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Since the original question is heavily downvoted, I'm not sure if the moderators will delete it before I can post my answer.


Here's my attempt:

Following JG's remarks, we have

$$ x^5 + 1 = \frac14(x+1)(2x^2 + x(\sqrt5 - 1) + 2)(2x^2 - x(\sqrt5 - 1) + 2) $$

Then by partial fractions, we have $$ \dfrac1{x^5 + 1} = \dfrac4{(x+1)(2x^2 + x(\sqrt5 - 1) + 2)(2x^2 - x(\sqrt5 - 1) + 2)} $$ is equal to $$ \dfrac2{5+\sqrt5} \cdot \dfrac1{x+1} -\dfrac{4\sqrt5}{(\sqrt5 - 1)(5+\sqrt5)} \cdot \dfrac x{2x^2 - x(\sqrt5 - 1) + 2} + \dfrac4{(\sqrt5-1)(5+\sqrt5)} \cdot \dfrac{x + \sqrt5 + 1}{2x^2 + x(\sqrt5 - 1) + 2}$$

What's left is to apply $ \int \dfrac1{x^2+a^2} \, dx = \frac1a \tan^{-1} (\frac xa) + C$ and $ \int \dfrac{1}{x^2-a^2}\, dx = -\frac 1a \tanh^{-1} (\frac xa) + C$.


Obviously all the calculations above are fairly tedious. Is there a(another) way to evaluate this indefinite integral?

To clarify, I'm not interested to see ANY roots of unity ($\omega $) in the final result.

Naturally, I'm also interested if there's other approach is applicable for the indefinite integral of $\frac1{x^n + 1}$ for all positive integers $n$.

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    $\begingroup$ Well the answer can be seen: wolframalpha.com/input/?i=integrate+1%2F%28x%5E5%2B1%29 The point is: it IS complex and therefore the calculations ARE tedious. So you'll have to do the work which you already started. It's going to get even worse for larger $n$ ... $\endgroup$ – Andreas Sep 18 '20 at 12:00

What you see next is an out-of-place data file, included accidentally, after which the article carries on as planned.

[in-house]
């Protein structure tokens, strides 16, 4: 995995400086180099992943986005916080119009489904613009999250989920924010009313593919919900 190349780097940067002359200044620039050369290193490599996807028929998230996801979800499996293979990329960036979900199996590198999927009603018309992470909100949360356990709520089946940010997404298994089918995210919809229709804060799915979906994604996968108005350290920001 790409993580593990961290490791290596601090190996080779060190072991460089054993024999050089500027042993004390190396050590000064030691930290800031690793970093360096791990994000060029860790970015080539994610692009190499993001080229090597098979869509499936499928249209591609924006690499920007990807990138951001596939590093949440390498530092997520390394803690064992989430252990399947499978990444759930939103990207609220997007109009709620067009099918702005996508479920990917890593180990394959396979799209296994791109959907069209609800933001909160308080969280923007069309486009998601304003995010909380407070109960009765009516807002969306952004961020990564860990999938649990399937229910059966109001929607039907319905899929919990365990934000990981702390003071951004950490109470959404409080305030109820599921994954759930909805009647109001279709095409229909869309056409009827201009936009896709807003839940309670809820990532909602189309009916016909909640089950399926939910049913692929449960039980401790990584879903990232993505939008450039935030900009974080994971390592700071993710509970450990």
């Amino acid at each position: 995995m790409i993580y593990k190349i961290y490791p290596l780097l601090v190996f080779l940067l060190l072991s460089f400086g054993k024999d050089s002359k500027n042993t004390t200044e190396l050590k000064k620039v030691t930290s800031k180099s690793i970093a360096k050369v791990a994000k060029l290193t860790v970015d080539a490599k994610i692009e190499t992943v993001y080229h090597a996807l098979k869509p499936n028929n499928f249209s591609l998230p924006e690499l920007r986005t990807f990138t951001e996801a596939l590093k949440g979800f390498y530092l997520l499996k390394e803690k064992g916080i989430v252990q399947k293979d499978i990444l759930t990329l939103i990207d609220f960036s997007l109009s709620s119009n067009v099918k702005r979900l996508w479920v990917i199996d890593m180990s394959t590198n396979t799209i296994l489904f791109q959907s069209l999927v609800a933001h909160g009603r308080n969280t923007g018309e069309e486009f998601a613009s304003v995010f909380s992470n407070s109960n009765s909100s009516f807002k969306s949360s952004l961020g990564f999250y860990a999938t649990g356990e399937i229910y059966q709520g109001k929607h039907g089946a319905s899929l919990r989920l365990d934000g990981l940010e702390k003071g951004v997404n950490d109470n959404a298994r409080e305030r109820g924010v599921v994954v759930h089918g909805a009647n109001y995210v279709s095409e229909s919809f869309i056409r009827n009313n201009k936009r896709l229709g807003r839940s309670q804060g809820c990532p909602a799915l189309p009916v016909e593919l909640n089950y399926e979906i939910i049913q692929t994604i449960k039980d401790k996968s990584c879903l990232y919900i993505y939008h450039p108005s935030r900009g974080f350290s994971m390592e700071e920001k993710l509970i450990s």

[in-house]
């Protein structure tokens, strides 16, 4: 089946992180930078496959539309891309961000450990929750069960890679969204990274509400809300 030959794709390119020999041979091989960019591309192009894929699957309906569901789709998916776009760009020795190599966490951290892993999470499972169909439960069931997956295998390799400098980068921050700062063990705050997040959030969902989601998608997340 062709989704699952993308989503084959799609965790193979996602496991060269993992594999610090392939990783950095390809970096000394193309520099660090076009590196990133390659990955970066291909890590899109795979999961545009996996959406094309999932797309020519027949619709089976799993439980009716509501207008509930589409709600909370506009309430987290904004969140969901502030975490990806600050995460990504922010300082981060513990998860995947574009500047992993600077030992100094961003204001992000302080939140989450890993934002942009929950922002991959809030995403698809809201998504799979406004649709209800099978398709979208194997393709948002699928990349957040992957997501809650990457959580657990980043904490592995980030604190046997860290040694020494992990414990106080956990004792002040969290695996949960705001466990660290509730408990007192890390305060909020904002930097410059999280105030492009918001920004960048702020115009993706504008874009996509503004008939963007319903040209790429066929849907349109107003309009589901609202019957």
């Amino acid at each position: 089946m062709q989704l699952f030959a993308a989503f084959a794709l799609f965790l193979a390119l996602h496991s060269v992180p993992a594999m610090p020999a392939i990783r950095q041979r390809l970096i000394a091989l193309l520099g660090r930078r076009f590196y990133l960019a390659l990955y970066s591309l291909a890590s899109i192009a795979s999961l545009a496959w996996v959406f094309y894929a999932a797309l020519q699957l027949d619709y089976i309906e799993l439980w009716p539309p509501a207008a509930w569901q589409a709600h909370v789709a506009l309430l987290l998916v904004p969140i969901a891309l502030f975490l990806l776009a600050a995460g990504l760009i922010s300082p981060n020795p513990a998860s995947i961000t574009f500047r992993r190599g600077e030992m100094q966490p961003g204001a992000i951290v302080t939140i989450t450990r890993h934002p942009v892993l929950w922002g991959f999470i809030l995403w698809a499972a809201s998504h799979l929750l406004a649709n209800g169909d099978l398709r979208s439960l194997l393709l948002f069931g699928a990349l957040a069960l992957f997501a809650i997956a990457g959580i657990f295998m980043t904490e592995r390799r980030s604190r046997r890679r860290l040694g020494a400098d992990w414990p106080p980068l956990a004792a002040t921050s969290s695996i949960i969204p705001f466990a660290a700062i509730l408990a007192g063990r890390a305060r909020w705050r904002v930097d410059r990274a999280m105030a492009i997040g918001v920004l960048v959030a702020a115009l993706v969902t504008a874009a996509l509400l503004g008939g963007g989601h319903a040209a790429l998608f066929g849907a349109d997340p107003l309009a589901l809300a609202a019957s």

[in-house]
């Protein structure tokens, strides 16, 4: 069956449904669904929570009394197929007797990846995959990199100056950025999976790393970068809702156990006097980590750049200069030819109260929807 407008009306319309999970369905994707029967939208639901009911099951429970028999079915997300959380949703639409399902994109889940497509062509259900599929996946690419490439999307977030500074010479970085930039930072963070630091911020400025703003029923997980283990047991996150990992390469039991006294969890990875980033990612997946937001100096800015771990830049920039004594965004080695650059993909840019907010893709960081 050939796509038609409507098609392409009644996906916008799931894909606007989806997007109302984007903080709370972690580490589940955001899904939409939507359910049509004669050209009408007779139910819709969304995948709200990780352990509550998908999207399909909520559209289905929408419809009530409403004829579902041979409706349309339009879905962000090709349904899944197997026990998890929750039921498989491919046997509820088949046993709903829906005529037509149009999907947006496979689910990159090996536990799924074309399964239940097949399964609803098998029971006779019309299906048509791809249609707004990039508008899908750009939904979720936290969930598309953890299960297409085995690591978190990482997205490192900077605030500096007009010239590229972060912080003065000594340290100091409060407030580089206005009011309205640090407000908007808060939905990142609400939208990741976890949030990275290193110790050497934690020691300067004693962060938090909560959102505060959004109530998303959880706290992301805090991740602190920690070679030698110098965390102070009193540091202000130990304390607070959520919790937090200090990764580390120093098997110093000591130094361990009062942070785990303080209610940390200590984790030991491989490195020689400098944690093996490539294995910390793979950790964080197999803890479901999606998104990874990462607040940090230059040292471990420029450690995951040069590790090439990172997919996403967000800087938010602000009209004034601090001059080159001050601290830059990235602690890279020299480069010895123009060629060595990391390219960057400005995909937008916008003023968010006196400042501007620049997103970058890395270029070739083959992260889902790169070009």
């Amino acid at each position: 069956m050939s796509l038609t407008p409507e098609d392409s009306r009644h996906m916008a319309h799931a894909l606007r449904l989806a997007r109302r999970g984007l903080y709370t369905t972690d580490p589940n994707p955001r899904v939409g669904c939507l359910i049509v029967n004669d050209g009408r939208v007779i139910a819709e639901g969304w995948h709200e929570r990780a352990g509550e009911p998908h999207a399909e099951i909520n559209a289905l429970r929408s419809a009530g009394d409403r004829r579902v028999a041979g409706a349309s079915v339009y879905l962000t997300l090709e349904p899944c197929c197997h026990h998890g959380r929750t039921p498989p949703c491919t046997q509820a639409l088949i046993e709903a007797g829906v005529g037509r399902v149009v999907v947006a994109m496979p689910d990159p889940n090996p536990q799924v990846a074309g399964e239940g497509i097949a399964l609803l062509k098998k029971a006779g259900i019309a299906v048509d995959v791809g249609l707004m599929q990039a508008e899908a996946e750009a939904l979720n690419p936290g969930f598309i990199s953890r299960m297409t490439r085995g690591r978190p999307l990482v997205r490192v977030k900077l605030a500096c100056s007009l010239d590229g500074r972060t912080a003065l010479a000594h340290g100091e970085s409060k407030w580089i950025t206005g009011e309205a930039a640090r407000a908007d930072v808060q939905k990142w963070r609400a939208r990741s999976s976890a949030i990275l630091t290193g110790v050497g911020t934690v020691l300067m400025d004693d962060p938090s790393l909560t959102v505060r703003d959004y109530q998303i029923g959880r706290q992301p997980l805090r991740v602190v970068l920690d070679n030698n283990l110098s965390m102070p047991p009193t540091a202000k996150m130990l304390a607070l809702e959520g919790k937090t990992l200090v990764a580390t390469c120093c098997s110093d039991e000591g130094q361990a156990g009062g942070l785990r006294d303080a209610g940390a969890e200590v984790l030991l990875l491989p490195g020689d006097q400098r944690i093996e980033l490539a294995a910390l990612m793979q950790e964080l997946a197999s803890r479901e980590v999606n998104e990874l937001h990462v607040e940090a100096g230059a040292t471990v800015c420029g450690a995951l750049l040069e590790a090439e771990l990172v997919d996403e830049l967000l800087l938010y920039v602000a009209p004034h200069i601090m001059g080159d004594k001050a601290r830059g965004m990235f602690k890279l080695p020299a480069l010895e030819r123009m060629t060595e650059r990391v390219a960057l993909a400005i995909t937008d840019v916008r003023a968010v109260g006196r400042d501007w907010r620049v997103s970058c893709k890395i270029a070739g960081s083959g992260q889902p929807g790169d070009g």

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    $\begingroup$ If you don't mind infinite series, $1/(x^5+1)=1-x^5+x^{10}+x^{15}-\cdots$ and you can integrate term-by-term. $\endgroup$ – Gerry Myerson Sep 18 '20 at 13:12
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    $\begingroup$ In THIS ANSWER, I developed a closed form solution to the indefinite integral $\int \frac1{1+x^n}\,dx$ for $n\in \mathbb{Z}$. In that answer, I referenced my answer posted HERE, which was relevant for $n\in \mathbb{N}$. $\endgroup$ – Mark Viola Sep 18 '20 at 15:20
  • $\begingroup$ Thank you Mark and Arctic! They certainly helped! $\endgroup$ – GohP.iHan Sep 18 '20 at 16:57
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With $\phi_{\pm} = \frac{1\pm\sqrt5}{4}$

$$x^5+1= (1+x)(x^2-2\phi_+x+1)(x^2-2\phi_-x+1)$$ and

$$\frac{5}{1+x^5}=\frac1{x+1}- \frac{2\phi_+x-2}{x^2-2\phi_+x+1} - \frac{2\phi_-x-2}{x^2-2\phi_-x+1}$$

The integral for the first term is just $\ln(x+1)$, and for the second and third terms

\begin{align} I(x,\phi) &= \int \frac{2\phi x-2}{x^2-2\phi x+1}dx =\int \frac{\phi d[(x-\phi)^2] -2(1-\phi^2)dx}{(x-\phi)^2 +(1-\phi^2)} \\ &=\phi\ln\left(x^2-2\phi x+1\right) -2\sqrt{1-\phi^2} \tan^{-1}\frac{x-\phi}{\sqrt{1-\phi^2}} \end{align}

Thus

$$\int \frac{1}{1+x^5}dx=\frac15\left[\ln(x+1)-I(x,\phi_+)-I(x,\phi_-)\right] + C$$

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